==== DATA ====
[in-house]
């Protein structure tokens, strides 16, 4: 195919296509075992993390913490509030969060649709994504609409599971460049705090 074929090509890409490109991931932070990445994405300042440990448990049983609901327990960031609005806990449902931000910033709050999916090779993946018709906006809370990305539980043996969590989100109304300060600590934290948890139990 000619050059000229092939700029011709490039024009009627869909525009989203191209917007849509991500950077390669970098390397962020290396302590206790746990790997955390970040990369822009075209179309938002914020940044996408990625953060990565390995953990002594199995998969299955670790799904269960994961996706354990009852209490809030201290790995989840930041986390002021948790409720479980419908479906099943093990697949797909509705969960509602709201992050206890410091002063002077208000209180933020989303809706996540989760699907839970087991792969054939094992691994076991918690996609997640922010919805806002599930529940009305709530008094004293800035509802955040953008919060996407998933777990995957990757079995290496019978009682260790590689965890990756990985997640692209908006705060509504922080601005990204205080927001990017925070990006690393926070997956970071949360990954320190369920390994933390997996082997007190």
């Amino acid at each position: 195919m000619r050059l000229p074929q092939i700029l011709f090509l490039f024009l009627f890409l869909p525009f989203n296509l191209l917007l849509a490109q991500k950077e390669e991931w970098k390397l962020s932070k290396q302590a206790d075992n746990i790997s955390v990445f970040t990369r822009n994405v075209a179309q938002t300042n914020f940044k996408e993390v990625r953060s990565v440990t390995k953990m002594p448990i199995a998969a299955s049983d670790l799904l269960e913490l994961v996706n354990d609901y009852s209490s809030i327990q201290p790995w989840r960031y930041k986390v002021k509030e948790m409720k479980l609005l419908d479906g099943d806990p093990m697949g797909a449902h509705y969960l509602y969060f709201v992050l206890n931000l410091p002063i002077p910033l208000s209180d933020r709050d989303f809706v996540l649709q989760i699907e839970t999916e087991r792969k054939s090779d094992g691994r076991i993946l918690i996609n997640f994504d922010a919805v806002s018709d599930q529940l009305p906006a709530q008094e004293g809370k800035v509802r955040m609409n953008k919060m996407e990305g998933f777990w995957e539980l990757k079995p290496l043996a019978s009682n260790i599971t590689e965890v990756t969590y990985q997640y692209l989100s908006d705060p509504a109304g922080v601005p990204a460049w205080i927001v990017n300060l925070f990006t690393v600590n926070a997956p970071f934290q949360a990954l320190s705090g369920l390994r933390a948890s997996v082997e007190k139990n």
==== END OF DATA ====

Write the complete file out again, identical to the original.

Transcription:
[in-house]
């Protein structure tokens, strides 16, 4: 195919296509075992993390913490509030969060649709994504609409599971460049705090 074929090509890409490109991931932070990445994405300042440990448990049983609901327990960031609005806990449902931000910033709050999916090779993946018709906006809370990305539980043996969590989100109304300060600590934290948890139990 000619050059000229092939700029011709490039024009009627869909525009989203191209917007849509991500950077390669970098390397962020290396302590206790746990790997955390970040990369822009075209179309938002914020940044996408990625953060990565390995953990002594199995998969299955670790799904269960994961996706354990009852209490809030201290790995989840930041986390002021948790409720479980419908479906099943093990697949797909509705969960509602709201992050206890410091002063002077208000209180933020989303809706996540989760699907839970087991792969054939094992691994076991918690996609997640922010919805806002599930529940009305709530008094004293800035509802955040953008919060996407998933777990995957990757079995290496019978009682260790590689965890990756990985997640692209908006705060509504922080601005990204205080927001990017925070990006690393926070997956970071949360990954320190369920390994933390997996082997007190």
């Amino acid at each position: 195919m000619r050059l000229p074929q092939i700029l011709f090509l490039f024009l009627f890409l869909p525009f989203n296509l191209l917007l849509a490109q991500k950077e390669e991931w970098k390397l962020s932070k290396q302590a206790d075992n746990i790997s955390v990445f970040t990369r822009n994405v075209a179309q938002t300042n914020f940044k996408e993390v990625r953060s990565v440990t390995k953990m002594p448990i199995a998969a299955s049983d670790l799904l269960e913490l994961v996706n354990d609901y009852s209490s809030i327990q201290p790995w989840r960031y930041k986390v002021k509030e948790m409720k479980l609005l419908d479906g099943d806990p093990m697949g797909a449902h509705y969960l509602y969060f709201v992050l206890n931000l410091p002063i002077p910033l208000s209180d933020r709050d989303f809706v996540l649709q989760i699907e839970t999916e087991r792969k054939s090779d094992g691994r076991i993946l918690i996609n997640f994504d922010a919805v806002s018709d599930q529940l009305p906006a709530q008094e004293g809370k800035v509802r955040m609409n953008k919060m996407e990305g998933f777990w995957e539980l990757k079995p290496l043996a019978s009682n260790i599971t590689e965890v990756t969590y990985q997640y692209l989100s908006d705060p509504a109304g922080v601005p990204a460049w205080i927001v990017n300060l925070f990006t690393v600590n926070a997956p970071f934290q949360a990954l320190s705090g369920l390994r933390a948890s997996v082997e007190k139990n």